New Delhi, Aug. 1: Delhi High Court today directed the Centre to ensure common counselling for IIT and NIT seats from next year and explore the possibility of lateral entry in the second year so that vacant seats can be filled up.
The bench of Chief Justice G. Rohini and Justice Rajiv Sahai Endlaw issued the directive to the human resource development ministry on a petition from Rajeev Kumar, a teacher with IIT Kharagpur.
The court also asked the IITs and the ministry whether, by November 30 this year, the reserved category seats in the IITs that remain vacant could be transferred to the general category. It was not clear what the court proposed to do if such a transfer were possible.
At present, the IITs and the NITs hold their counselling separately. So, there is little co-ordination between the institutes and no mechanism to keep tabs on students taking admission to both.
Because of this system, a candidate can get offers both from an IIT and an NIT in quick succession. What then frequently happens is that the student blocks the IIT seat and then, if he makes it to an NIT of his choice, blocks that seat too.
At the last moment, he drops one, giving the institute little time to offer the seat to another candidate. As a result, about 600 seats were vacant in the NITs last year and 300 in the IITs. Every year, hundreds of seats remain vacant.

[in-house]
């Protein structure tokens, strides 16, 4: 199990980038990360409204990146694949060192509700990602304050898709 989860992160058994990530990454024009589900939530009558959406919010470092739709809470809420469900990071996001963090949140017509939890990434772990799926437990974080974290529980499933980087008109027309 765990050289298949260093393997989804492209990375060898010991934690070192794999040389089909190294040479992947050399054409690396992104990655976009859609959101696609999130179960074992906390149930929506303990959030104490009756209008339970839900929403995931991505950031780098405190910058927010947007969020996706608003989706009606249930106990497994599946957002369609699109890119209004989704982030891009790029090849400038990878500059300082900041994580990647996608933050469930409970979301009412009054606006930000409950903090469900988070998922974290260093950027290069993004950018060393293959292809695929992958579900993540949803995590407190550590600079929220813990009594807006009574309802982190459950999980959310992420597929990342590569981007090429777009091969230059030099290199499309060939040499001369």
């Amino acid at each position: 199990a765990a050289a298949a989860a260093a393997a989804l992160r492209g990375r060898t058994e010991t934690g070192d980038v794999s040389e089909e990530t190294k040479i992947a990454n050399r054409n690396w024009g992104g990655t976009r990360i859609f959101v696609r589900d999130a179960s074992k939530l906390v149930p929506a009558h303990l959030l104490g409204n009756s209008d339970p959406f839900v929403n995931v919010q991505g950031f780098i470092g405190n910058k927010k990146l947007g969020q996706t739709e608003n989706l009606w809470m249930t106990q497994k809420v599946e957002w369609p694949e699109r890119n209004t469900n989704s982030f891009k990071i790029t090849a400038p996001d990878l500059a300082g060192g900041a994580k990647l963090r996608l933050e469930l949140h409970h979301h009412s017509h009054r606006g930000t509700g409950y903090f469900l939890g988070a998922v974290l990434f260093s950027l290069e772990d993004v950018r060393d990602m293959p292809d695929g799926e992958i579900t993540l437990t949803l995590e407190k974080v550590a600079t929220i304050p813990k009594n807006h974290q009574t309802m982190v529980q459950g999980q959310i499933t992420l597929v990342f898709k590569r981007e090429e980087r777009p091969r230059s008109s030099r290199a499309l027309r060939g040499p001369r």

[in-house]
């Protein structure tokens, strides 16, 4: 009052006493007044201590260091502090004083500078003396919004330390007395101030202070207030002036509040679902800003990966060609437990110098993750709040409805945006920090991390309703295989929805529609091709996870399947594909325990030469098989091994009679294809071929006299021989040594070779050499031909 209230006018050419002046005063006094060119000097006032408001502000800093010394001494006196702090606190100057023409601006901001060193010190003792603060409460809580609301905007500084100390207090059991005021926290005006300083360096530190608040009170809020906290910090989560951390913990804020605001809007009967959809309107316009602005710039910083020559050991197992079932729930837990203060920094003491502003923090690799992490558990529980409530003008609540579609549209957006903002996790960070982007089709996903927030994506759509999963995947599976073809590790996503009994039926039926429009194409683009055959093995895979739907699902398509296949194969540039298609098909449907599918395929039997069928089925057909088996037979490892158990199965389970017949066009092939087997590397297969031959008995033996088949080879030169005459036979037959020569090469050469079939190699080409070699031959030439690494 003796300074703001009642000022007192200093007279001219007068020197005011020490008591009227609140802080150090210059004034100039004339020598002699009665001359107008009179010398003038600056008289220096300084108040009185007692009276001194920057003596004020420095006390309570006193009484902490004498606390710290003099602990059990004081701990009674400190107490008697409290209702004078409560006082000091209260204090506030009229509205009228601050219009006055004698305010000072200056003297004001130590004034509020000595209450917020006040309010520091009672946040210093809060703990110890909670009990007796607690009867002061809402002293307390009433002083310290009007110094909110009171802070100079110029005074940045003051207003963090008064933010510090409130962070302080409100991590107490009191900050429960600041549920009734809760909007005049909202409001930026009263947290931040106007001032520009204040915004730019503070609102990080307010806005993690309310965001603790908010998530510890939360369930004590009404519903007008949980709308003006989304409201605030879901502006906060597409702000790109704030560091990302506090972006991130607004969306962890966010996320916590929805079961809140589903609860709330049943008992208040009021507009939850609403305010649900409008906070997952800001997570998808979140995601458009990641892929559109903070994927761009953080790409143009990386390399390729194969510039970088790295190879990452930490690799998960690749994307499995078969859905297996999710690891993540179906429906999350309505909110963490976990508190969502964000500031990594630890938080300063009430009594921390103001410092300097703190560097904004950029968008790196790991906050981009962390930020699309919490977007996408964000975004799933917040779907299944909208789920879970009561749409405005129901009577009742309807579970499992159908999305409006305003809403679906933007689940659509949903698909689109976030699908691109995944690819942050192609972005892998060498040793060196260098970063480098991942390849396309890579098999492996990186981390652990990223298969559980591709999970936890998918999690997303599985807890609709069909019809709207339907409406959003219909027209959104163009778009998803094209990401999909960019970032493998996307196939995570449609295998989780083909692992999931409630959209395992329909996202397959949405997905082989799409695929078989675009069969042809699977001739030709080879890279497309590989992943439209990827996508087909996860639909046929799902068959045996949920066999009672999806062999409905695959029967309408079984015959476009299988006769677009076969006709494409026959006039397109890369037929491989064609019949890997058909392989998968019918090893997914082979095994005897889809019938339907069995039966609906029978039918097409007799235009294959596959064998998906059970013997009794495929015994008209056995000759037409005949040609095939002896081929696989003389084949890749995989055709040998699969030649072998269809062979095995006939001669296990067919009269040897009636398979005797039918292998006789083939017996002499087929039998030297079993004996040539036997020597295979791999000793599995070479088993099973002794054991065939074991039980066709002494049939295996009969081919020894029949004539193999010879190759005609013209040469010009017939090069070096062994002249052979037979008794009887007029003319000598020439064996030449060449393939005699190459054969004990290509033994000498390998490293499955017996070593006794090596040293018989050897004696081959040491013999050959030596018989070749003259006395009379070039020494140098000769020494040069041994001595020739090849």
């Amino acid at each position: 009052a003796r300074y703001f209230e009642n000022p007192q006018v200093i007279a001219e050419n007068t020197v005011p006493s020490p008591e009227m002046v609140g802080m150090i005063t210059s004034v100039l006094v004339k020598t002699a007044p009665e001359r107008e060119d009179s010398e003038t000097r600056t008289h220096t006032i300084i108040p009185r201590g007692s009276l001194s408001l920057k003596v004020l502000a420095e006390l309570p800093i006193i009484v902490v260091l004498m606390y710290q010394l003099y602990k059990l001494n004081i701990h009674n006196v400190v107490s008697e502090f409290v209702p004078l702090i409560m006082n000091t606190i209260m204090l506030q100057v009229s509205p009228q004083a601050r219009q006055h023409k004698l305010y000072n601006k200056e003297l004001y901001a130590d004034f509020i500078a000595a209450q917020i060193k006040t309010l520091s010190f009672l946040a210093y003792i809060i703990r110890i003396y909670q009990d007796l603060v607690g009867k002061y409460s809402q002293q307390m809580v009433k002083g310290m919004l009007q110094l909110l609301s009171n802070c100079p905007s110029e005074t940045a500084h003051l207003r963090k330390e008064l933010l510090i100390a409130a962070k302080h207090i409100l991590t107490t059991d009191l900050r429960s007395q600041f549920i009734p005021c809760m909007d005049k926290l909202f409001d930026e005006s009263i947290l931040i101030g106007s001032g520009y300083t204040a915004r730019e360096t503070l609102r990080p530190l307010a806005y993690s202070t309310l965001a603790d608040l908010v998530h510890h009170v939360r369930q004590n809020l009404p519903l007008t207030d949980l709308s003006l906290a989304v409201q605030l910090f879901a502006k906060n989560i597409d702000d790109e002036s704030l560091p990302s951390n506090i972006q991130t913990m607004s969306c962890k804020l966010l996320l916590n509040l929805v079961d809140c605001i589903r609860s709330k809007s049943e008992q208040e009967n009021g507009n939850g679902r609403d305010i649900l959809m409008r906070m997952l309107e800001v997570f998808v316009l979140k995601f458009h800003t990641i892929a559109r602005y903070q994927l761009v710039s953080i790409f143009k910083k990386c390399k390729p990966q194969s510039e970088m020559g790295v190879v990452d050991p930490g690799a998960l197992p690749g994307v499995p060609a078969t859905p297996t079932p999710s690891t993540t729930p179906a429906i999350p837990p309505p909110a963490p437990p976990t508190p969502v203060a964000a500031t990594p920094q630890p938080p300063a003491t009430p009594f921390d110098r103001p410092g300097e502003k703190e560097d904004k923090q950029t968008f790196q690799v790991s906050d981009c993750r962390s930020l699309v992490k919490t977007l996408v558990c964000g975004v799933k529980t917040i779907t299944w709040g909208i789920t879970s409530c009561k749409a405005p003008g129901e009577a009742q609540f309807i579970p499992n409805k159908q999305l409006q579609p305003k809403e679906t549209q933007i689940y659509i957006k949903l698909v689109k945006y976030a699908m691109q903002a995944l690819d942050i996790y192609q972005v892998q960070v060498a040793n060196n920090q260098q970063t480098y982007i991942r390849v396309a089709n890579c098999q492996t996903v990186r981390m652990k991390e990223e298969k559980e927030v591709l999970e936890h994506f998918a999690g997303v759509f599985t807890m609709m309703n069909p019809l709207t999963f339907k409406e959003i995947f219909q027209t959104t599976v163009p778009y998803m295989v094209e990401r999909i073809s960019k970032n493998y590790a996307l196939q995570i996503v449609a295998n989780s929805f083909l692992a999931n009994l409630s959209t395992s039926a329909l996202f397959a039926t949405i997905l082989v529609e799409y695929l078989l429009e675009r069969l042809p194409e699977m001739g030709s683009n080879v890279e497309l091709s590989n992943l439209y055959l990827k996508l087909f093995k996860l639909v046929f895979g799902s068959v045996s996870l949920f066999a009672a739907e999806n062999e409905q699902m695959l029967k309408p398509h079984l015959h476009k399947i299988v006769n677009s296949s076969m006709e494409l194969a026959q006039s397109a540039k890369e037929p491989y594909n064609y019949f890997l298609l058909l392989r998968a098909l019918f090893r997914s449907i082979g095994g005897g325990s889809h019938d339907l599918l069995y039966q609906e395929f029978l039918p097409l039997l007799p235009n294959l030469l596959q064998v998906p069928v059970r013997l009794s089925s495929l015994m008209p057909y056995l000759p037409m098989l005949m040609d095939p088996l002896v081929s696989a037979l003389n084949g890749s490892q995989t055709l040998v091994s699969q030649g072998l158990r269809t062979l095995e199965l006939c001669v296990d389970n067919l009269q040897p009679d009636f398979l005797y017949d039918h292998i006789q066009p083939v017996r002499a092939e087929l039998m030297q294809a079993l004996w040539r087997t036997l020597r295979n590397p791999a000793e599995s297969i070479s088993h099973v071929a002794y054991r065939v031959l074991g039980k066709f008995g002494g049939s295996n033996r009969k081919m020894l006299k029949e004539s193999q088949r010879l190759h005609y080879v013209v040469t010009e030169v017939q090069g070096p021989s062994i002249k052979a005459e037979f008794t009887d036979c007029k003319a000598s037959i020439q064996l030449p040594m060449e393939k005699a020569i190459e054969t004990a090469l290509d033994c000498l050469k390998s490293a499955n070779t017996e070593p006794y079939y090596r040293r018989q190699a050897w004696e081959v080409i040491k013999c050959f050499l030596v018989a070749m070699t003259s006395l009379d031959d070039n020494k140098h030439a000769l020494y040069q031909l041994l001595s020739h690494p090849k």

This year, the IIT admission process got over last week while that in the NITs is still under way.
If common counselling is started, a student will get an admission offer either from an IIT or an NIT at one time. He will not have the option to block seats in both institutions.
Last year, the Centre for Development of Advanced Computing had prepared the software for common counselling but the IITs had backed out at the last moment on the ground that there had been no trial run.
This year, the government pushed the system again but the IITs backed out again. The IITs are opposing the government order of June 2013 to create a common database of all candidates who clear the IIT and NIT entrance exams.
Such a database would alert both institutions about dual admissions and enable them to cancel one of the two, the petitioner’s lawyer Prashant Bhushan said. It would stop waste of “scarce” resources by ensuring that vacant seats go to other candidates, he said.
The high court said: “It is otherwise rather intriguing to know that the IITs and the NITs, which are providing consultancy to others on technical matters, are unable to themselves find a solution for synchronising the admissions to eliminate or at least minimise the issue of vacant seats.”
It added: “Certainly, they do not need years together to develop a programme for such synchronisation of admissions. They cannot afford any red tape in this regard and which, if becomes known to the world at large, may make them a laughing stock in the eyes of their clients. We have wondered whether it is a proverbial situation of it being darkest beneath the lamp.”
A source said the Centre and the IITs would also explore whether to allow student transfer from the NITs to the IITs, and from other engineering colleges to the NITs, in the second year.